Wednesday, August 8, 2012

Tim Kerr on prayer

From the Sovereign Grace Ministries blog:

Tim Kerr: If prayer is such a good thing, why does it seem so hard?

We've invited Tim Kerr, pastor of Sovereign Grace Church Toronto (Ontario), to answer the question, "If prayer is such a good thing, why does it seem so hard?"

Tim has studied and taught on the topic of prayer extensively. Most recently, Tim spoke on this topic at The Gospel Coalition's Regional Conference in Ontario. Tim is also the author of the excellent Scripture-based prayer resource Take Words With You.

If prayer is such a good thing, why does it seem so hard? Of the many reasons for this struggle, most would not come up with the reason given by the prophet Isaiah: “There is no one who calls upon your name, who rouses himself to take hold of you; for you have hidden your face from us, and have made us melt in the hand of our iniquities” (Isa. 64:7).

According to Isaiah, prayerlessness is evidence of a judgment from God. This is sobering to contemplate. With a few notable exceptions, the North American church is not especially known for its vibrant prayer life. This problem, according to Isaiah, is not going to be fixed by a few more strong exhortations, reading the right books, a new conference on prayer, or even better daily discipline.

If the sun were removed from our solar system, the earth would quickly grow dark, cold, and all life would soon stop. We need the sun’s presence to stay alive. In spite of all of our technological progress, we are utterly dependent on the sun. In the same way, we are dependent on the light of God’s face for prayer. If God hides his face from us, prayer becomes very difficult, if not impossible.

Until the light of God’s face shines on us, our prayers will likely remain shallow, short, or absent altogether. Isaiah mentions another cause of prayerlessness: our sin. The word “melt” has the idea of losing strength. Indulged sin, even if limited to the thought life, will effectively paralyze prayer.

So what’s to be done? In order to receive the grace to change, we need to implore God to help us, but that is our problem in the first place!

If sin makes God hide his face, the great question is, “What then makes God show his face?” If we find the answer to this, we will start to unravel the root problem of our prayerlessness.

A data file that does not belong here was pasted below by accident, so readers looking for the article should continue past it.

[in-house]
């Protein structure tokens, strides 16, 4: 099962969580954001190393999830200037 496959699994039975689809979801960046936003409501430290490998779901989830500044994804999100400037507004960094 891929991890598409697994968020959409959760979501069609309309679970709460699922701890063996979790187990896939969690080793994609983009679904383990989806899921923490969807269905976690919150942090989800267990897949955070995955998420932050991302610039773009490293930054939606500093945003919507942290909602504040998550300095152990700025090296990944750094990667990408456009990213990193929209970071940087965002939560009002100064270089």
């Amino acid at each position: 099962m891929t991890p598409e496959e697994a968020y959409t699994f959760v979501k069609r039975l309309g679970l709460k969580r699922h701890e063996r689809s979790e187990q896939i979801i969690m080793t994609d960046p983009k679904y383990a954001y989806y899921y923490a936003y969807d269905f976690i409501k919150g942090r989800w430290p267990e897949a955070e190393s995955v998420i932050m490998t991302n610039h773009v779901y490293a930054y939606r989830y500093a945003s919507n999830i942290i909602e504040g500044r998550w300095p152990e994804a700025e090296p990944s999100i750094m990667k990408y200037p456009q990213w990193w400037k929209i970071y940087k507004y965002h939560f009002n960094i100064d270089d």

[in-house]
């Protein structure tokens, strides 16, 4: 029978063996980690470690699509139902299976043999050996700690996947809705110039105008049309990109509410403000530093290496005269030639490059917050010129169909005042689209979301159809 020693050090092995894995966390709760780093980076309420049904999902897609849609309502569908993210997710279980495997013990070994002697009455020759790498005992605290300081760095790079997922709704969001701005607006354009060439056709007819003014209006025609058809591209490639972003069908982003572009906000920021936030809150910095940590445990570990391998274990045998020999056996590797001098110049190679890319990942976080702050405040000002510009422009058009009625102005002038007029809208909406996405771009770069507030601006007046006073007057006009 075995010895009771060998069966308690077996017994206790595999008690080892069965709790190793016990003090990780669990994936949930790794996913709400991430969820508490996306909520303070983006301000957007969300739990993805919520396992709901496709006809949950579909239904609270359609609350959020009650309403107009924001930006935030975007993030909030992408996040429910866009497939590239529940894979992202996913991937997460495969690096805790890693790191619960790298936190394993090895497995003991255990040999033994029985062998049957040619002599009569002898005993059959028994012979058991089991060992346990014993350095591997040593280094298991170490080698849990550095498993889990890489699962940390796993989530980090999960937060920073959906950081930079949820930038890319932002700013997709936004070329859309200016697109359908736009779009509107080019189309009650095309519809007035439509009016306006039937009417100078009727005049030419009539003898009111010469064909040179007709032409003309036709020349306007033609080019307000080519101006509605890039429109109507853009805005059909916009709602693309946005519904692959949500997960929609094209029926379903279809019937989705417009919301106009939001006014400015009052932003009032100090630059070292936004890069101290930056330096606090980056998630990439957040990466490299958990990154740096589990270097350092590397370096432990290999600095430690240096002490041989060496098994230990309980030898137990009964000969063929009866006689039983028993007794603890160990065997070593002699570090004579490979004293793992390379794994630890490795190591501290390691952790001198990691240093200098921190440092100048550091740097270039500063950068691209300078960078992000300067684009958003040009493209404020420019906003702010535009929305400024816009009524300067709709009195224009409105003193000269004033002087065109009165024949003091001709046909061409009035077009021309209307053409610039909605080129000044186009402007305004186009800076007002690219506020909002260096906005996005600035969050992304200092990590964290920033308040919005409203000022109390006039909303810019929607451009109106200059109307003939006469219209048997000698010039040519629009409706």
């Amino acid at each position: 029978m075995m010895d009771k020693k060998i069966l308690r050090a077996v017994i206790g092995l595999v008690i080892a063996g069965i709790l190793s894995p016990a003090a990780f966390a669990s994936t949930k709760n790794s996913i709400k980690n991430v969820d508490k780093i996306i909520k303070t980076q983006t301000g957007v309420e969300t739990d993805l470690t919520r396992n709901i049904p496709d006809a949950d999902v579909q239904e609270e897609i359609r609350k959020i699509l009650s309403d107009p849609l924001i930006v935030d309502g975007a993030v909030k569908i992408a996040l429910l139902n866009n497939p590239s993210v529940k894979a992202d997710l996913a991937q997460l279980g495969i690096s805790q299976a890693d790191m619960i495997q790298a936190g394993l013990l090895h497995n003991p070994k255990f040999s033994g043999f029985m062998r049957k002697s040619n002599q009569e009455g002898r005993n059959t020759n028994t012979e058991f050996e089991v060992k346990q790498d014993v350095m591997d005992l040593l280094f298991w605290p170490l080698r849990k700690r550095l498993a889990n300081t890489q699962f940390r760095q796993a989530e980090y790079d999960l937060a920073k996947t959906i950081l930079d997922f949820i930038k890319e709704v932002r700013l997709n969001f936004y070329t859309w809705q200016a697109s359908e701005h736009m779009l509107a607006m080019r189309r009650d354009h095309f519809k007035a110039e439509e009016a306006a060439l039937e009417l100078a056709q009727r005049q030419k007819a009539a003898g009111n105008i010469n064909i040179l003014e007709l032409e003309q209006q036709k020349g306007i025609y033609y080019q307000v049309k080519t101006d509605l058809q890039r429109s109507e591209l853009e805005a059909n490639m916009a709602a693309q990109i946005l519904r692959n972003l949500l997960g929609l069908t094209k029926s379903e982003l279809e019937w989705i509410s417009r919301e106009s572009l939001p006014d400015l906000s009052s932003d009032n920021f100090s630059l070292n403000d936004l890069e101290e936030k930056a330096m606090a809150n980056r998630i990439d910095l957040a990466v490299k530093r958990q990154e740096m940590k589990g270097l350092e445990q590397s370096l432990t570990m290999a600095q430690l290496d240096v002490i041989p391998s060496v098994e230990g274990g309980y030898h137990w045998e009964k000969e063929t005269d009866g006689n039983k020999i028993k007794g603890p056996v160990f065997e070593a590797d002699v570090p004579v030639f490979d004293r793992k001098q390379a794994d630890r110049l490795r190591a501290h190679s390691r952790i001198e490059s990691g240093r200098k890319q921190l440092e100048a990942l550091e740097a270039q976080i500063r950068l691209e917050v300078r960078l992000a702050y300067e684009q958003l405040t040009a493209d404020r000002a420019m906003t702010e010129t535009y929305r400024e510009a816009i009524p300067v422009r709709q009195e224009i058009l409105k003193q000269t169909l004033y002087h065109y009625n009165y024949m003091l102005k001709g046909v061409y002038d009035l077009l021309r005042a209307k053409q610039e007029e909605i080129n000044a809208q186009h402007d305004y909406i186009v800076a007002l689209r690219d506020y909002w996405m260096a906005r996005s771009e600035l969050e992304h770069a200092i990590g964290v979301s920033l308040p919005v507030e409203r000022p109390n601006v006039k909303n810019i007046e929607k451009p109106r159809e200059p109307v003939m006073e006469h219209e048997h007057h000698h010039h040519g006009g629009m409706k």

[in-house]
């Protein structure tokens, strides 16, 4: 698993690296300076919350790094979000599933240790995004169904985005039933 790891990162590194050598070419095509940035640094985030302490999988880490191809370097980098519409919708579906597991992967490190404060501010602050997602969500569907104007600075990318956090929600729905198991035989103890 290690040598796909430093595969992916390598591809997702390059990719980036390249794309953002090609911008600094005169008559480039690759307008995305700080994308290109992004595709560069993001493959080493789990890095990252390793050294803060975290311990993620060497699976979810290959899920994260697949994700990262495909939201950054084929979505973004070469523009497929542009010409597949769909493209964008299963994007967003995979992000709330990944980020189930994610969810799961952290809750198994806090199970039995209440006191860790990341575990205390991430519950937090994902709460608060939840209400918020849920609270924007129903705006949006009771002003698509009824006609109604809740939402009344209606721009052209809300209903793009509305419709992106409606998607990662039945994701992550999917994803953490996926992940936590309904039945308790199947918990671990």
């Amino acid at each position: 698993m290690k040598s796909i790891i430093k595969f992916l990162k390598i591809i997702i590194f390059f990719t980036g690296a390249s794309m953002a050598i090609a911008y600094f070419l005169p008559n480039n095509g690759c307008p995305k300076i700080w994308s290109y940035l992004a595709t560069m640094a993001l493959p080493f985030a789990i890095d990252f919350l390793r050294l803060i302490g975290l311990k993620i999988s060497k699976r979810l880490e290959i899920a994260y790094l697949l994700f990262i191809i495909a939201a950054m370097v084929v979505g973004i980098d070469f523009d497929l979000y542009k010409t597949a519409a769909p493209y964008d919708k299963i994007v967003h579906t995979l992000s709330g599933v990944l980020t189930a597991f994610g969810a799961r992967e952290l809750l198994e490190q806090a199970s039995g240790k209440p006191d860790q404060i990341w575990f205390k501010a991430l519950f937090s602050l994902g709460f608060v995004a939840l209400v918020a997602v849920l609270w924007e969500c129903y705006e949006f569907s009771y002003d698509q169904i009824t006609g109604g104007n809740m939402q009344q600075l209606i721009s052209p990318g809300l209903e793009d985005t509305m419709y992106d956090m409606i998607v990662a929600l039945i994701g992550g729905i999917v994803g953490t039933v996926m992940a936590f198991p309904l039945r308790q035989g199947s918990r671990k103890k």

The Scripture speaks of only one reality that compels the Almighty to turn his face toward us. When the Ancient of Days has His exacting justice fully satisfied, all shall be well between creature and Creator. But how can an infinite being ever be fully satisfied? An offering must be made that is not only capable of dying the sinners death, but of swallowing the everlasting darkness of that infinite sentence. Surely only one who is both Transcendent and Immanent could possibly qualify. Infinite Spirit mixed with flesh and blood. Set apart from sinners yet not set apart from humanity.

Here is the word we are looking for. Propitiation. Where the offended God is appeased fully. Where fury is turned to favour. The lamb slain from the foundation of the earth. Sent on a mission propelled by God’s love to drink every drop of the wine of God’s wrath. Not a drop left over for us. Not a single drop!

In other words, propitiation provides for prayer! So here’s the practical part. The first movements of renewal in prayer begin with a look at Calvary—but not in the way we usually look at that sacred cross. We are prone to see the cross horizontally—what it does for us, what Jesus did on the cross for us. But the jumper cable “look” at the cross that restarts our prayer lives is of a completely different variety. We must look at the cross vertically—what the cross did to God, how the cross affected infinite holiness. How the cross satisfied God.

Look now. Do you see the light of his face? The frown of God turned to a smile! Nothing reinvigorates prayer like the welcoming face of our God, arms outstretched, welcoming us into his presence! Let that light draw you to Him today!

“In the light of a king's face there is life, and his favor is like the clouds that bring the spring rain” (Prov. 16:15).

For further resources from Tim, please see the series of articles he contributed to desiringGod on "Pastors, Devote Yourselves to the Word and to Prayer."

You can also download Take Words with You here for free.

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